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Tom Ochiltree

Tom Ochiltree
Tom Ochiltree
Sire Lexington
Dam Katona
Grandsire Boston
Damsire Voucher
Gender Stallion
Foaled 1872
Country United States
Color Bay
Breeder Woodburn Stud (A. J. Alexander)
Owner Jno. F. Chamberlain
W. H. Chamberlain
George L. Lorillard
Trainer R. Wyndham Walden
Record 33 Starts: 21 – ? - ?
Earnings $43,555
Tom Ochiltree is a thoroughbred racehorse out of Katona by Lexington. He was born around 1872 in the United States, and was bred by Woodburn Stud (A. J. Alexander).
Major wins

Annual Sweepstakes (1875)
Dixie Stakes (1875)
Baltimore Cup (1876, 1877)
Monmouth Cup (1876)
Saratoga Cup (1876)
Continental Cup (1876)
Westchester Cup (1877)
Grand National Handicap (1877)
All-Aged Stakes (1877)

American Classic Race wins:
Preakness Stakes (1875)
American Co-Champion Older Male Horse (1876)
American Champion Three-Year-Old Male Horse (1875)
Horse (Equus ferus caballus)

Tom Ochiltree (foaled in Kentucky in 1872), was an American Thoroughbred racehorse, one of the last by the great foundation stallion, blind Lexington, still standing at what by then was A. J. Alexander's Woodburn Stud in Kentucky. Tom Ochiltree was an enormous colt, eventually reaching 16 hands 2 1/2 inches high with a girth of 76 inches.

Purchased by J. F. Chamberlain at the 1872 Woodburn yearling sale for $500, he eventually found himself at age four in the hands of the tobacco heir George Lynde Lorillard (who also owned Duke of Magenta). Trained by Hall of Fame conditioner Wyndham Walden (founder of Bowling Brook Farm in Carroll County, Maryland), Tom Ochiltree won the Preakness Stakes in the last days of the great match races...and the very year the Kentucky Derby and Kentucky Oaks were first run: 1875.

In the same year as Tom Ochiltree was foaled, another horse was born at the neighboring Nantura Stock Farm that would prove to be one of Tom Ochiltree's greatest rivals, Ten Broeck. One year later, 1873, a third horse was born, Parole (bred by the brother of Tom Ochiltree's owner, Pierre Lorillard IV) who would become a rival to both Tom Ochiltree and Ten Broeck, just as the brothers were intense rivals on the track.[1] In 1877, with the addition of the younger Parole, these three would ignite the racing world in one of its biggest match races. [2]

At three, Tom Ochiltree lost the Breckenridge Stakes to Aristides, winner of the first Kentucky Derby, but he won the Annual Sweepstakes and the Dixie Stakes, as well as the Preakness. At the same time Ten Broeck was winning all his races. These two were then considered the best horses in the Union. In those days, that could mean only one thing: a match race.[3] But for one reason or another, the owners of both colts avoided a confrontation. At four, Tom Ochiltree won the Baltimore Cup, the Monmouth Cup, the Saratoga Cup and the Continental Cup. At five, he took his second Baltimore Cup, the Westchester Cup, the Grand National Handicap, and the All-Aged Stakes.

Then came the match race on October 24, 1877 at Baltimore, Maryland's Pimlico between Parole, Ten Broeck and Tom Ochiltree. It was scheduled for the first day of the October meeting of the Maryland Jockey Club. By this time Ten Broeck ("King of the Western Turf") was winning everything in the midwest, while Tom and Parole were exchanging wins on the east coast that were so heated that a backer of Parole attempted to poison Tom Ochiltree, an attempt that sickened his stablemate Leander instead. [4] That July Parole had beaten Tom in the Saratoga Cup but Tom had come back and beaten Parole twice that October in the Grand National Stakes and All-Aged Handicap. On the day of the three-way match, perhaps 20,000 people showed up, filling every place in the stands or sitting in their carriages to watch. Both houses of Congress adjourned so that members could attend. At 3:15 in the afternoon the horses went to post. Ten Broeck wore red ribbons in his mane, his stable colors. Parole wore cherry and black. Tom Ochiltree wore orange and blue. In the two and one-half mile race, Ten Broeck immediately led, followed by Tom Ochiltree, then Parole. And so it went in this order for quite some time. Twice Tom made a bid for the lead and won it on his second try. Parole was still trailing. And then, suddenly, Parole came on with a rush, lapped both horses and won by four lengths.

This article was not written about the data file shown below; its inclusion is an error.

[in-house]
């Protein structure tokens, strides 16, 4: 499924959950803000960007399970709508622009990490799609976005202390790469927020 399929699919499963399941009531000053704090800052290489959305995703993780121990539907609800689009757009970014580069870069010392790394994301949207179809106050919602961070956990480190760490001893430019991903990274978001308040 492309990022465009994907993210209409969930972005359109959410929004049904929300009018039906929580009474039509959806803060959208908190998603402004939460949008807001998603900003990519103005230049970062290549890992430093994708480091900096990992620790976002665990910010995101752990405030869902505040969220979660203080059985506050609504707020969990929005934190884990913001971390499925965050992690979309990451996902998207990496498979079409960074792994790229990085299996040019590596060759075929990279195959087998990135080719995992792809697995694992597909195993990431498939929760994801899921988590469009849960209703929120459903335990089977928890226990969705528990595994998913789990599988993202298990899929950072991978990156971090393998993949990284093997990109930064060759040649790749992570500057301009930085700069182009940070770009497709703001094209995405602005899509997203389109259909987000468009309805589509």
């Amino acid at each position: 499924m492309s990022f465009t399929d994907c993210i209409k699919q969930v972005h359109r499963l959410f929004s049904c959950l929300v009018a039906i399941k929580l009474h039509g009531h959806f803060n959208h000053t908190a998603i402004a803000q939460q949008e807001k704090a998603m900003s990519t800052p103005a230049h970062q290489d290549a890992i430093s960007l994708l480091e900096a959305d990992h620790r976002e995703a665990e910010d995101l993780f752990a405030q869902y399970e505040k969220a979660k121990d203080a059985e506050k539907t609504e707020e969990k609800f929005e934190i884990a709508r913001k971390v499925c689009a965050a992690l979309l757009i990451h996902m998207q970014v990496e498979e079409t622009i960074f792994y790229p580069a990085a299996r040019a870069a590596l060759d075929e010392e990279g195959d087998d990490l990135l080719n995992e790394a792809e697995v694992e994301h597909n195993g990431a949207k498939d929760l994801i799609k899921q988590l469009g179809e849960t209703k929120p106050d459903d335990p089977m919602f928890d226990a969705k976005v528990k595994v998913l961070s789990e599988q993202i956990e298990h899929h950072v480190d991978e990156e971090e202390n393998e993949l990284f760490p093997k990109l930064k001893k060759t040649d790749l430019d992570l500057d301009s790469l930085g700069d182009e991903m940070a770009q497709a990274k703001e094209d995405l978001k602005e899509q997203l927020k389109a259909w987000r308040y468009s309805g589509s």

Horsemen were aghast. No one had ever beaten Ten Broeck...and Tom Ochiltree had beaten Parole more times than he was beaten. Later, the owners of both horses explained away their losses. Ten Broeck had been seen for some time before the race to have had a cough. As for Tom Ochiltree, before the race Wyndham Walden had telegraphed George Lorillard to warn him Tom had a cough. Lorillard had instructed him to run Tom "…so as not to spoil the race." But he also put $500 on Parole's nose.

A gelding, Parole raced on, becoming one of the few American horses to win a prime English race. Both Ten Broeck and Tom Ochiltree were retired to stud.

Notes and references

  1. New York Times, 8/09/1876
  2. Nantura, 1795 - 1905 by Jonelle Fisher, St. Crispian Press, 2004
  3. The History of Thoroughbred Racing in America by William H.P. Robertson, Bonanza Books, New York
  4. New York Times, 8/09/1876

External links


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